After sharing my brief personal history and experiences of “home,” I discuss with my students that somewhat elusive definition of the word “home.” It is something that I find particularly intriguing. “Home” is more of a concept, or feeling, or a construct rather than a specific, tangible thing. I ask for my students to share their definitions of “home” and the answers, for the most part, are varied, heartfelt, and wonderful.

“It is where I can be myself.”

“It’s where I am accepted as I am.”

“Home is where I am most comfortable.”

“Home is where I can be just me.”

I remember several times feeling the heartache of Paul Simon’s “Homeward Bound” lyrics when I lived elsewhere and I not only longed or wished to be back home, but truly needed to be. I remember visiting Wheeling in the 1990s and understanding Springsteen’s “My Hometown” as I saw Wheeling struggle to reinvent itself, but still recognizing that my hometown was a part of who I am. “Country Roads” because it actually mentions West Virginia and speaks of home being the place one belongs, is especially apropos. And in my family’s greatest hour of need, one of Robert Frost’s definitions of home, from his poem “The Death of the Hired Man,” seemed particularly fitting: “Something you somehow haven’t to deserve.”

I close my lesson by sharing that I am truly thankful that Wheeling was, is, and will continue to be my definition of home. I tell my students that I have lived in many places, traveled all over the country and to Europe, and could live almost anywhere, but I chose Wheeling. I encourage them to see other places, but advise them that regardless of where they visit, live, or settle down, Wheeling will continue to be a part of who they are. It is where I feel most comfortable, where I feel most like myself, it is my safe haven, and Wheeling is my home.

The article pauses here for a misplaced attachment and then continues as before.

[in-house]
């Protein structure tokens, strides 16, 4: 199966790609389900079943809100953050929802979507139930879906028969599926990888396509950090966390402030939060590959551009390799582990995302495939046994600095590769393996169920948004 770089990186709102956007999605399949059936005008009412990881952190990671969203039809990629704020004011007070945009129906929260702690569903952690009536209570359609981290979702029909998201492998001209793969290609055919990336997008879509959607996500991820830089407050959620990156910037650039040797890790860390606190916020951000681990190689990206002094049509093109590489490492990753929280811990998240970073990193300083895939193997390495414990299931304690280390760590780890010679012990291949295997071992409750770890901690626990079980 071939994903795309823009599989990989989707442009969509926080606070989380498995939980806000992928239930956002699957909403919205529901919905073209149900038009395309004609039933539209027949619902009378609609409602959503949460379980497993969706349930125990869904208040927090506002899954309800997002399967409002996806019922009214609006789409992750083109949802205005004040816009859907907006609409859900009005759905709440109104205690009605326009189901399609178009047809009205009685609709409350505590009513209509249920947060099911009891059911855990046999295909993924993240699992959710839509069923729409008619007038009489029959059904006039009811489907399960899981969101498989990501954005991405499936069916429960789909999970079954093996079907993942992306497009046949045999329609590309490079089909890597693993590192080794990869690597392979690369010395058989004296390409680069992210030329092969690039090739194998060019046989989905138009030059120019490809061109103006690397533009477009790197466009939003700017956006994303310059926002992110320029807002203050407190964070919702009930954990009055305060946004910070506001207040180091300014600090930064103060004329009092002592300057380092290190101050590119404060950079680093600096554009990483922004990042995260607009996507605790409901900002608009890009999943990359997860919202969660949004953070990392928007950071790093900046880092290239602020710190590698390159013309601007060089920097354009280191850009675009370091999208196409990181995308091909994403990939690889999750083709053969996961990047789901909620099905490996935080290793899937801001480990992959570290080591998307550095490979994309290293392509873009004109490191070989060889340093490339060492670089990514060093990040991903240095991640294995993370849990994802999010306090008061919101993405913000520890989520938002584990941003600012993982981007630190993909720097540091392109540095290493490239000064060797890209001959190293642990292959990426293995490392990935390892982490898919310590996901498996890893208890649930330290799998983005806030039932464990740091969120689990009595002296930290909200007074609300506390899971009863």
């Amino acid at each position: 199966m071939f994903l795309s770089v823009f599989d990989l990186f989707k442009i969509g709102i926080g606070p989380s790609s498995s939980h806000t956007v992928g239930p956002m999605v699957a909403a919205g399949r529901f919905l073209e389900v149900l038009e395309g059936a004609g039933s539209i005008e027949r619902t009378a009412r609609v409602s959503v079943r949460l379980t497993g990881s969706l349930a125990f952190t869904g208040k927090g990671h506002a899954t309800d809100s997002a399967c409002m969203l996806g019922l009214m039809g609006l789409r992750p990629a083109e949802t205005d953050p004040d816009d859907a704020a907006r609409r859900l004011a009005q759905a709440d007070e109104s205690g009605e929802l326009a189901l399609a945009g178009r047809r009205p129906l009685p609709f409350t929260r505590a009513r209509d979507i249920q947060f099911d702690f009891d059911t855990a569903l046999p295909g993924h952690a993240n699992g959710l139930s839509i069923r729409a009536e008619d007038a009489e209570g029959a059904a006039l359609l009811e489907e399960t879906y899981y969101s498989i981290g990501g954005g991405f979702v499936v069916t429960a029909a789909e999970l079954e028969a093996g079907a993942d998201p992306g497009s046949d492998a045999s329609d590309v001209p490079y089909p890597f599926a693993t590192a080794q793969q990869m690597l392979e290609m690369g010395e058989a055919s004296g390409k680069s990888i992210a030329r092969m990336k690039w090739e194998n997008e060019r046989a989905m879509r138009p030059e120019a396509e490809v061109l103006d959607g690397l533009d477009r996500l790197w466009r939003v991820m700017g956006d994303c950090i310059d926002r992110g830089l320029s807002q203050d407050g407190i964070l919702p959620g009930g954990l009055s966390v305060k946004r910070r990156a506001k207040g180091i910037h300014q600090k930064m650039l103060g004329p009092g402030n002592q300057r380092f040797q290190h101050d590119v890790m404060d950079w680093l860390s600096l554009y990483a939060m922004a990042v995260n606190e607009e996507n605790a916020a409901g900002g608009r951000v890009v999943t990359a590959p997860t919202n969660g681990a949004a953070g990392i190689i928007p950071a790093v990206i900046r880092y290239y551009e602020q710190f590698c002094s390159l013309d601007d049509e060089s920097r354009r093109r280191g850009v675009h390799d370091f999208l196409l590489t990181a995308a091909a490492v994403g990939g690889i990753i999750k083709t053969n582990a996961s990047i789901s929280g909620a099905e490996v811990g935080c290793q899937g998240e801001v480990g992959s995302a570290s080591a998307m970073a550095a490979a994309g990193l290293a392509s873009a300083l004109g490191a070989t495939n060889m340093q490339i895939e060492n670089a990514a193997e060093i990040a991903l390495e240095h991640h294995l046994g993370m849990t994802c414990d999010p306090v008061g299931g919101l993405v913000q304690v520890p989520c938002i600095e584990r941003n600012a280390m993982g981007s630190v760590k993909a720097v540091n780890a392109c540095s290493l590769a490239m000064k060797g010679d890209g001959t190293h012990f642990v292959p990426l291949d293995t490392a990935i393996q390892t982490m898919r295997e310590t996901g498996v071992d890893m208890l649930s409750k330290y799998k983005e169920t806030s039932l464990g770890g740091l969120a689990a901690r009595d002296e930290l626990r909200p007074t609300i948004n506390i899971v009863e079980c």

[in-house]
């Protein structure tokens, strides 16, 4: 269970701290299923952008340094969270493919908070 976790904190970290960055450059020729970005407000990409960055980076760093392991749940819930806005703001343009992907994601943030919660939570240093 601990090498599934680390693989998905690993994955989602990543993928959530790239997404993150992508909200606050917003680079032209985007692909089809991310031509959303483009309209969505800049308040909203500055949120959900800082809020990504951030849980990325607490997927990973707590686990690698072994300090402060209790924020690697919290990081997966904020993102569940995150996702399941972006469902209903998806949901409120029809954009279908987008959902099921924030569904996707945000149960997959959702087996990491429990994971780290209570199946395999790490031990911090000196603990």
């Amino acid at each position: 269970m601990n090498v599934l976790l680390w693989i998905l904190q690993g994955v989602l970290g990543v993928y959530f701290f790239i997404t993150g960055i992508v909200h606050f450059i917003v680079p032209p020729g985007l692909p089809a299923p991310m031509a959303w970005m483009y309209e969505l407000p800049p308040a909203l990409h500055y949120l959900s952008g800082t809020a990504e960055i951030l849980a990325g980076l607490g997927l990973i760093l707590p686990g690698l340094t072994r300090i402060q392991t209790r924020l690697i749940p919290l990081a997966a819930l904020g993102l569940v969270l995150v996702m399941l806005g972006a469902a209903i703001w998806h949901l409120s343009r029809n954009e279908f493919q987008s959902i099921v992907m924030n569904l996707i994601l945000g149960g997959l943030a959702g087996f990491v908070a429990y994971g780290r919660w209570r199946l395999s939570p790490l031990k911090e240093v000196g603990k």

How do you define home? Comment below to share your thoughts and check back tomorrow to read more about how Michael’s students at Wheeling Park High School have defined home for themselves.

Michael Romick returned to Wheeling in 2015 after living in Cleveland, St. Louis, Columbus, and Charlottesville. Following a successful corporate career in retail, Michael fulfilled a dream to become a teacher and has been teaching high school for over a decade and a half and has been an adjunct college professor for three different universities. A lifelong reader and learner, Michael earned his Doctorate Degree in Education in 2020 from Liberty University, his Master’s Degree in English from Northwestern State University, and his Bachelors in English Education from Missouri Baptist University. Of all the places Michael has lived, Wheeling has always been home.